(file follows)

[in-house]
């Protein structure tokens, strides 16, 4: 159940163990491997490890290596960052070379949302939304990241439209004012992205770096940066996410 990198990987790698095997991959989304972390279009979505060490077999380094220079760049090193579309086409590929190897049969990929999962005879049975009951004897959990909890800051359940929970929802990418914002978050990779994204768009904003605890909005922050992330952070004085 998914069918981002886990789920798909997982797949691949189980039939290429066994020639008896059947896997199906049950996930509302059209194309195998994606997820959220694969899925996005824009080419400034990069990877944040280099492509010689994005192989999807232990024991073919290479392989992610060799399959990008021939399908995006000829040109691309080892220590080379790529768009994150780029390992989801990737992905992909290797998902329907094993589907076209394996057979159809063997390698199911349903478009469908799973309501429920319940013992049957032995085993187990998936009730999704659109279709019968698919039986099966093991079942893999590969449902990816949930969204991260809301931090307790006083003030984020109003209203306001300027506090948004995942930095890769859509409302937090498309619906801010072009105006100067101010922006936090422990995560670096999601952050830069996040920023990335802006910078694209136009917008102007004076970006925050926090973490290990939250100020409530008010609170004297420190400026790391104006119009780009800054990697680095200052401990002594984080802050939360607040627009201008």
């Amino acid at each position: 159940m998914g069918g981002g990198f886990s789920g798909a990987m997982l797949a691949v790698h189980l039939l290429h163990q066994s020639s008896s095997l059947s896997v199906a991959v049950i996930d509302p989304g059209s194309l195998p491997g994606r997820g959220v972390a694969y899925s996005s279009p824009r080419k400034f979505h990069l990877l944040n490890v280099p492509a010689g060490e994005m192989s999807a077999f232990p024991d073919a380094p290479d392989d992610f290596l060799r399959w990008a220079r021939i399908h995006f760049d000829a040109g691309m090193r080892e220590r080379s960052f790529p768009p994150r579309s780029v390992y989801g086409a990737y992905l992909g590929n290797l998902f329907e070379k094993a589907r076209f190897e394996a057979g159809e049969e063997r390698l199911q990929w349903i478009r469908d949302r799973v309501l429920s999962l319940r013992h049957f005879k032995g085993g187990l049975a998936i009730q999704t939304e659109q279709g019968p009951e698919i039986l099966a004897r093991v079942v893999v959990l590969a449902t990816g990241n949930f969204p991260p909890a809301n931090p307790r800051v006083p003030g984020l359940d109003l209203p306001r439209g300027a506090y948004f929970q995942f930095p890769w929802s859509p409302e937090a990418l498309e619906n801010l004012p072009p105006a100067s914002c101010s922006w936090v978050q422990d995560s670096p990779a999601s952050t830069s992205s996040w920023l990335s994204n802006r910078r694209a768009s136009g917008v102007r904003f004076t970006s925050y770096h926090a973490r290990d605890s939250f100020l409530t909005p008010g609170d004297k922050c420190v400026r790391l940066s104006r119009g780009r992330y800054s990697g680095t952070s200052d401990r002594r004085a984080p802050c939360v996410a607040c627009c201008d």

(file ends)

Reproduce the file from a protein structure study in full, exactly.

[in-house]
């Protein structure tokens, strides 16, 4: 159940163990491997490890290596960052070379949302939304990241439209004012992205770096940066996410 990198990987790698095997991959989304972390279009979505060490077999380094220079760049090193579309086409590929190897049969990929999962005879049975009951004897959990909890800051359940929970929802990418914002978050990779994204768009904003605890909005922050992330952070004085 998914069918981002886990789920798909997982797949691949189980039939290429066994020639008896059947896997199906049950996930509302059209194309195998994606997820959220694969899925996005824009080419400034990069990877944040280099492509010689994005192989999807232990024991073919290479392989992610060799399959990008021939399908995006000829040109691309080892220590080379790529768009994150780029390992989801990737992905992909290797998902329907094993589907076209394996057979159809063997390698199911349903478009469908799973309501429920319940013992049957032995085993187990998936009730999704659109279709019968698919039986099966093991079942893999590969449902990816949930969204991260809301931090307790006083003030984020109003209203306001300027506090948004995942930095890769859509409302937090498309619906801010072009105006100067101010922006936090422990995560670096999601952050830069996040920023990335802006910078694209136009917008102007004076970006925050926090973490290990939250100020409530008010609170004297420190400026790391104006119009780009800054990697680095200052401990002594984080802050939360607040627009201008």
């Amino acid at each position: 159940m998914g069918g981002g990198f886990s789920g798909a990987m997982l797949a691949v790698h189980l039939l290429h163990q066994s020639s008896s095997l059947s896997v199906a991959v049950i996930d509302p989304g059209s194309l195998p491997g994606r997820g959220v972390a694969y899925s996005s279009p824009r080419k400034f979505h990069l990877l944040n490890v280099p492509a010689g060490e994005m192989s999807a077999f232990p024991d073919a380094p290479d392989d992610f290596l060799r399959w990008a220079r021939i399908h995006f760049d000829a040109g691309m090193r080892e220590r080379s960052f790529p768009p994150r579309s780029v390992y989801g086409a990737y992905l992909g590929n290797l998902f329907e070379k094993a589907r076209f190897e394996a057979g159809e049969e063997r390698l199911q990929w349903i478009r469908d949302r799973v309501l429920s999962l319940r013992h049957f005879k032995g085993g187990l049975a998936i009730q999704t939304e659109q279709g019968p009951e698919i039986l099966a004897r093991v079942v893999v959990l590969a449902t990816g990241n949930f969204p991260p909890a809301n931090p307790r800051v006083p003030g984020l359940d109003l209203p306001r439209g300027a506090y948004f929970q995942f930095p890769w929802s859509p409302e937090a990418l498309e619906n801010l004012p072009p105006a100067s914002c101010s922006w936090v978050q422990d995560s670096p990779a999601s952050t830069s992205s996040w920023l990335s994204n802006r910078r694209a768009s136009g917008v102007r904003f004076t970006s925050y770096h926090a973490r290990d605890s939250f100020l409530t909005p008010g609170d004297k922050c420190v400026r790391l940066s104006r119009g780009r992330y800054s990697g680095t952070s200052d401990r002594r004085a984080p802050c939360v996410a607040c627009c201008d």